Budapest’s mayor, Gergely Karácsony, has said in an interview to public television that his administration was in the process of delivering on promises made in the local election campaign.
In the interview to M1 broadcast on Tuesday evening, Karácsony commented on his first 100 days in office, saying his administration comprising officials of the national opposition parties was working on its programme “systematically”.
At the same time, he said the administration was forced to contend with “debt accumulated over the past 30 years”.
Asked about the possibility of banning diesel cars, Karácsony said the job of the city administration was to offer alternatives to car use. In many cases, there is no current alternative to getting around by car, he added. Work is progressing to boost environmentally friendly transport and making improvements to public transport, while broadening the possibilities for safe cycling, he said.
Budapest Plans Introducing Congestion Charge, Diesel Car Ban
The mayor said western European models of low-emission zones in neighborhoods with poor air quality were being examined. These models did not necessarily include the banning of diesel cars, he added.
On the subject of plans to renovate Chain Bridge, Karácsony said his predecessor had put aside 26 billion forints (EUR 77.6m) for the project but it would end up costing double that amount. He said there was no technical leeway for narrowing the cost gap.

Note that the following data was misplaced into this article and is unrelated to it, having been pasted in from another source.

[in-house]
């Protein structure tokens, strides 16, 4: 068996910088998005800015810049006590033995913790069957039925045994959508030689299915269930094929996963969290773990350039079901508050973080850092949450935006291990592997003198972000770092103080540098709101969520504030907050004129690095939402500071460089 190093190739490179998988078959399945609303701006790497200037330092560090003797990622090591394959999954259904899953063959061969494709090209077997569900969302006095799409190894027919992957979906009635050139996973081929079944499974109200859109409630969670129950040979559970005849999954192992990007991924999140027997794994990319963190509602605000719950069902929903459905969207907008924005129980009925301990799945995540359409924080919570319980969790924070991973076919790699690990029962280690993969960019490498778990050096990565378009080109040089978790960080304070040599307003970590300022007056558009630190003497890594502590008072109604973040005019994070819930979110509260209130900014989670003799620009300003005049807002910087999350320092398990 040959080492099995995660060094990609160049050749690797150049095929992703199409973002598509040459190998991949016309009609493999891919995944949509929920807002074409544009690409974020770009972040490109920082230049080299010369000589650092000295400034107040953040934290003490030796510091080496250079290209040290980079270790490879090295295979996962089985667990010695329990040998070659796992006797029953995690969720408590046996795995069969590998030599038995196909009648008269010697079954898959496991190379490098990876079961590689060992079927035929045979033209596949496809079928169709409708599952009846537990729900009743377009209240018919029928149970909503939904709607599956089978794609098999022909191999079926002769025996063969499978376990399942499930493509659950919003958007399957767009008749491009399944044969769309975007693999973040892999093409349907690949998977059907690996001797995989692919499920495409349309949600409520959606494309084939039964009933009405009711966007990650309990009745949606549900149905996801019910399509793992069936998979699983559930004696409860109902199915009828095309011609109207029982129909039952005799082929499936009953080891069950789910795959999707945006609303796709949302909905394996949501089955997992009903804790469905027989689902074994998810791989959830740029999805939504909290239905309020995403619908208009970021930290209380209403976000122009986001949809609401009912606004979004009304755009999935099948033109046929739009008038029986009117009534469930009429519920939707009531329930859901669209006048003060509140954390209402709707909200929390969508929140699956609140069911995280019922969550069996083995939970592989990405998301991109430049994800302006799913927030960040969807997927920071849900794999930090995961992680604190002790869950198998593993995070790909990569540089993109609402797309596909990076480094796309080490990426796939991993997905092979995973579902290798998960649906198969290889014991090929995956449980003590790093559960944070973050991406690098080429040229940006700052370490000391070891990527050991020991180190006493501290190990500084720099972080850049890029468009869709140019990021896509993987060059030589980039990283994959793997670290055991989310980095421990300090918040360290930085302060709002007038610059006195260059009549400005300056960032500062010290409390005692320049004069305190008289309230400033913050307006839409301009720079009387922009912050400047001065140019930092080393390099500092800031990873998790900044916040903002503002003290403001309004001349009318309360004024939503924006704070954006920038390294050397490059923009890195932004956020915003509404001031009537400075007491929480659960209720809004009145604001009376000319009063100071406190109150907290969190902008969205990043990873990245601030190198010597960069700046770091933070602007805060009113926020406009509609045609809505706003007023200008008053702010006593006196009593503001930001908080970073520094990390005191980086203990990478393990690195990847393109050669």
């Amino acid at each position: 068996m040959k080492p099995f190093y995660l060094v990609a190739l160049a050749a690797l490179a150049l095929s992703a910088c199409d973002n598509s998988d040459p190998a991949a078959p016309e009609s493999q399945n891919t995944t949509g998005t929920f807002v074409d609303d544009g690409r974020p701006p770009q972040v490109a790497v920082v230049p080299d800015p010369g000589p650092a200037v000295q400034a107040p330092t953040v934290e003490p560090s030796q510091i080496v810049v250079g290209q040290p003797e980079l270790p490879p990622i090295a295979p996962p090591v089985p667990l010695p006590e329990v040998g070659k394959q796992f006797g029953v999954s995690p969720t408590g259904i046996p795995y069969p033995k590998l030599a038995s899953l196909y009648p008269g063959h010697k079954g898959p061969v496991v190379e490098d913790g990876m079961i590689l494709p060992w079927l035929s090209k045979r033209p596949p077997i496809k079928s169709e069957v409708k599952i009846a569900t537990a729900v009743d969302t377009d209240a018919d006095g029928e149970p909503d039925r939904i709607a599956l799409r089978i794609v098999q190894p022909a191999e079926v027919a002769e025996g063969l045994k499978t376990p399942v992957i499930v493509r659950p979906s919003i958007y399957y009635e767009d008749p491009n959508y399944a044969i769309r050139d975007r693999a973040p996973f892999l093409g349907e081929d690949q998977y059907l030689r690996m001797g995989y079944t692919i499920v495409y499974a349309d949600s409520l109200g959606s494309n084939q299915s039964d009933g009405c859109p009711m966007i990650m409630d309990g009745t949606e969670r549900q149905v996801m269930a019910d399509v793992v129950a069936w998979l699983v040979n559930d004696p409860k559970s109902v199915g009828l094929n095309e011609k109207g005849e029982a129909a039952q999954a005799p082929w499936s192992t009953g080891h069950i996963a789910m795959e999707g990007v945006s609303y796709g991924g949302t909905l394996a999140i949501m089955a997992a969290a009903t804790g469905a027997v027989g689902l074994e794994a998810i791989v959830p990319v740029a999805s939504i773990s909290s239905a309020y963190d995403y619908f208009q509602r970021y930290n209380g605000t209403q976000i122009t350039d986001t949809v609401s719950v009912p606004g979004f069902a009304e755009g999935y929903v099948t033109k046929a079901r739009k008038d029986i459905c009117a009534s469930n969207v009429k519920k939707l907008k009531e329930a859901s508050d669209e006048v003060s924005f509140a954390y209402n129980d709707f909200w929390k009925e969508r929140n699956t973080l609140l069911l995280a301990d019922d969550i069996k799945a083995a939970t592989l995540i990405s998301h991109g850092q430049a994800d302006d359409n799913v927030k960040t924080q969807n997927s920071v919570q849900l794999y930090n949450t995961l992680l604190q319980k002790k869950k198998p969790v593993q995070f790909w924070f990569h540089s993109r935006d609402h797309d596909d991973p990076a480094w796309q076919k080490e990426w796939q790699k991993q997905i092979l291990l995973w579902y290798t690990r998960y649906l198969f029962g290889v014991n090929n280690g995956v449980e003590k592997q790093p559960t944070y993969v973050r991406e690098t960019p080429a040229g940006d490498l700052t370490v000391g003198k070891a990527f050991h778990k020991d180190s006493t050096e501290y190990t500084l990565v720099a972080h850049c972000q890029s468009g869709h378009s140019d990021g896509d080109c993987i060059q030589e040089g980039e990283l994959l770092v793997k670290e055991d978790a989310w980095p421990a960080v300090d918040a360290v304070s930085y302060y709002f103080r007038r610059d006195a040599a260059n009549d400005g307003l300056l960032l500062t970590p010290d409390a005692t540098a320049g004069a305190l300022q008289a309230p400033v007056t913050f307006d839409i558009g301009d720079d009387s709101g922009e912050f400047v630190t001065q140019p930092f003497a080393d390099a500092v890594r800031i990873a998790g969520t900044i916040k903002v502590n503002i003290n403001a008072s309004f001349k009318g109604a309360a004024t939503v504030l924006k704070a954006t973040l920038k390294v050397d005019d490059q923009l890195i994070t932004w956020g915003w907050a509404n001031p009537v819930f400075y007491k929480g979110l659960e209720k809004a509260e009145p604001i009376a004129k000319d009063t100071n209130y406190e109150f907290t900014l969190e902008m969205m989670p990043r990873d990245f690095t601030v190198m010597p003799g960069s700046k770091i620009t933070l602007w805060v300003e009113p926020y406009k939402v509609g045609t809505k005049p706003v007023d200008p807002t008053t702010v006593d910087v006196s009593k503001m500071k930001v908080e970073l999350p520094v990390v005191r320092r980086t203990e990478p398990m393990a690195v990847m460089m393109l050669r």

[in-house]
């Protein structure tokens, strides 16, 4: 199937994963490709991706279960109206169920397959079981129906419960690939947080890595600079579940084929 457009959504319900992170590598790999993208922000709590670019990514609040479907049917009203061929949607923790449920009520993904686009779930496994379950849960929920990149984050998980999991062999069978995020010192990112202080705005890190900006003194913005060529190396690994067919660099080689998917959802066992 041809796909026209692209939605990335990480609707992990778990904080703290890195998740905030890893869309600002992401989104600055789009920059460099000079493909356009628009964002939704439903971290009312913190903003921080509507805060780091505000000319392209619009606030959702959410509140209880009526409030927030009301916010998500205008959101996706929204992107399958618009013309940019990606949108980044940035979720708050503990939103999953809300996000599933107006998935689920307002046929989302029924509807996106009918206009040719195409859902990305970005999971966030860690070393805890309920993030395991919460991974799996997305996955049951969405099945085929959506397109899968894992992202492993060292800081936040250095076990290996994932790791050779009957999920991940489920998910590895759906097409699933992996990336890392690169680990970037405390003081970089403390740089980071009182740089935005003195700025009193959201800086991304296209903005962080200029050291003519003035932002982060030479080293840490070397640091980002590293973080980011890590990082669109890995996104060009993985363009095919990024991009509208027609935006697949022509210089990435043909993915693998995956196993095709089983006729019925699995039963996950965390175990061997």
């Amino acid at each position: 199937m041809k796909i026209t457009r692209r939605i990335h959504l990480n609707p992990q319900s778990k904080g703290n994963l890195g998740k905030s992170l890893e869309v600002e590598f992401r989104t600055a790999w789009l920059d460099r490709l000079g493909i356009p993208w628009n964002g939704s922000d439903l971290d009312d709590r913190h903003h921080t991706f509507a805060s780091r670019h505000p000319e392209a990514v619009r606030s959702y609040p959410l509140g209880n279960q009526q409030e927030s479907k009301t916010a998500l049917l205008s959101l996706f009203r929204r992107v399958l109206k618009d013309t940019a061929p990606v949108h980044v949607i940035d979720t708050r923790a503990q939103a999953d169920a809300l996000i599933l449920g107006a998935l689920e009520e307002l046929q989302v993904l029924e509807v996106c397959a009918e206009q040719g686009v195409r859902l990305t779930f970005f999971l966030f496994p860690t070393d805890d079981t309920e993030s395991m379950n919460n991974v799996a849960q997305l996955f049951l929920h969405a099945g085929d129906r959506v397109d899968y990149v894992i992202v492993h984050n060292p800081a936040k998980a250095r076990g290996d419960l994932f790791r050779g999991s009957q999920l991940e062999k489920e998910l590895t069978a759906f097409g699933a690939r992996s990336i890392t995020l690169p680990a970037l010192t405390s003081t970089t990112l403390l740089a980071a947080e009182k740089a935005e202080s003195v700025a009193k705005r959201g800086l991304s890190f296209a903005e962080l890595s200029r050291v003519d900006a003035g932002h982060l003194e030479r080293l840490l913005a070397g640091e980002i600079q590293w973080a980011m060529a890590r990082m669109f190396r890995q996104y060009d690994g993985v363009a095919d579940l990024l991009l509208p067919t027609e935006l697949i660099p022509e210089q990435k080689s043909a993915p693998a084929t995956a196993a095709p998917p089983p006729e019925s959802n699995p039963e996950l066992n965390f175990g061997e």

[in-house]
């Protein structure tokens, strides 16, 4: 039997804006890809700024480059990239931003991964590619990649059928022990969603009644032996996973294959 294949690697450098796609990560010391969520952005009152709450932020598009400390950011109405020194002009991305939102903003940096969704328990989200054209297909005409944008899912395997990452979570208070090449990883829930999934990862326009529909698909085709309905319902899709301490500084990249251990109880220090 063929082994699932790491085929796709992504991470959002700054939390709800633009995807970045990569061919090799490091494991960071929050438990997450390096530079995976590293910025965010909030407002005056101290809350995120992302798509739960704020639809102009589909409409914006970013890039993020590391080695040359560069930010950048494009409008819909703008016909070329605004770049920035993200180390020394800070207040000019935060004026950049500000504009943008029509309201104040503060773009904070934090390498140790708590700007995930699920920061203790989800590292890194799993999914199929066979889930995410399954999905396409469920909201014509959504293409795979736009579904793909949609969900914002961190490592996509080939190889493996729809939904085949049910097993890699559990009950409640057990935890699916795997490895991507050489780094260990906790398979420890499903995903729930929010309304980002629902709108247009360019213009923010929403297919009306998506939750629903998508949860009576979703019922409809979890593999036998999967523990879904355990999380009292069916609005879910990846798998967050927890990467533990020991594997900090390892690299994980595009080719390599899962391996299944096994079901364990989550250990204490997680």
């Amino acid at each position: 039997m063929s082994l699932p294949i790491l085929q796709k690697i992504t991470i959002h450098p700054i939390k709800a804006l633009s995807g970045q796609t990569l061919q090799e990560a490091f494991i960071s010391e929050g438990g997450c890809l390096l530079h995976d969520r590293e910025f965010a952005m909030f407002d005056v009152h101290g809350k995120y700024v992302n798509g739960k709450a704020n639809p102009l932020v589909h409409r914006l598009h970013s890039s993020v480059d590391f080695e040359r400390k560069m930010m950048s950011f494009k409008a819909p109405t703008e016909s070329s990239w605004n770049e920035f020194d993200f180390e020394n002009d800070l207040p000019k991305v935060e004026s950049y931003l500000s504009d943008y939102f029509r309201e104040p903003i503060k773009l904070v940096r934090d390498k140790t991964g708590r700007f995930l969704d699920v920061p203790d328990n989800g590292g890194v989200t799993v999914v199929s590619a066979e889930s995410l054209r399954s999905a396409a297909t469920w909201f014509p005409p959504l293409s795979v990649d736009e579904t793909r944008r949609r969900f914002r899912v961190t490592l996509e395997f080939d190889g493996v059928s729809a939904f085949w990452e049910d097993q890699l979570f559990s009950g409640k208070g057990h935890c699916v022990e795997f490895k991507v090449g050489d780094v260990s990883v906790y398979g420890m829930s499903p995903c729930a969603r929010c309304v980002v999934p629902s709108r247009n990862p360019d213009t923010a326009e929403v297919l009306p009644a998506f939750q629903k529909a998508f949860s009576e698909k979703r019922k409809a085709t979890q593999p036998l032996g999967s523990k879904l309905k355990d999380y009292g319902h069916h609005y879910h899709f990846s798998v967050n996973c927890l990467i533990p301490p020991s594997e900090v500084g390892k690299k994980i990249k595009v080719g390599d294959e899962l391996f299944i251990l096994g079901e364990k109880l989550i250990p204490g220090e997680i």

Chain Bridge Refurbishment Still Doubtful
Karácsony said his administration had mulled whether to go ahead with renovating the castle tunnel at the bridgehead on the Buda side on Chain Bridge. He said it had turned to the central government with a request to increase its side of the funding, but without success. So negotiations will be made on lowering costs. If this does not succeed, another tender will have to be launched, he added.
Asked about his national political party Párbeszéd, of which he is co-leader, and a possible move to join the green opposition LMP party, he said that whereas it was a legitimate idea, no plans were in the offing for the time being.
Asked whether he would like to apologise for his statement that he had not been invited to speak on public media — in light of a recent invitation to appear on public television’s culture channel M5 which he had rejected — Karácsony said he would be willing to apologise had it not been the case that not a single public media channel dealing with domestic politics had sought him, the newly elected mayor, for an interview in the past few months.
In the featured photo illustration: Budapest mayor Gergely Karácsony. Photo by Márton Mónus/MTI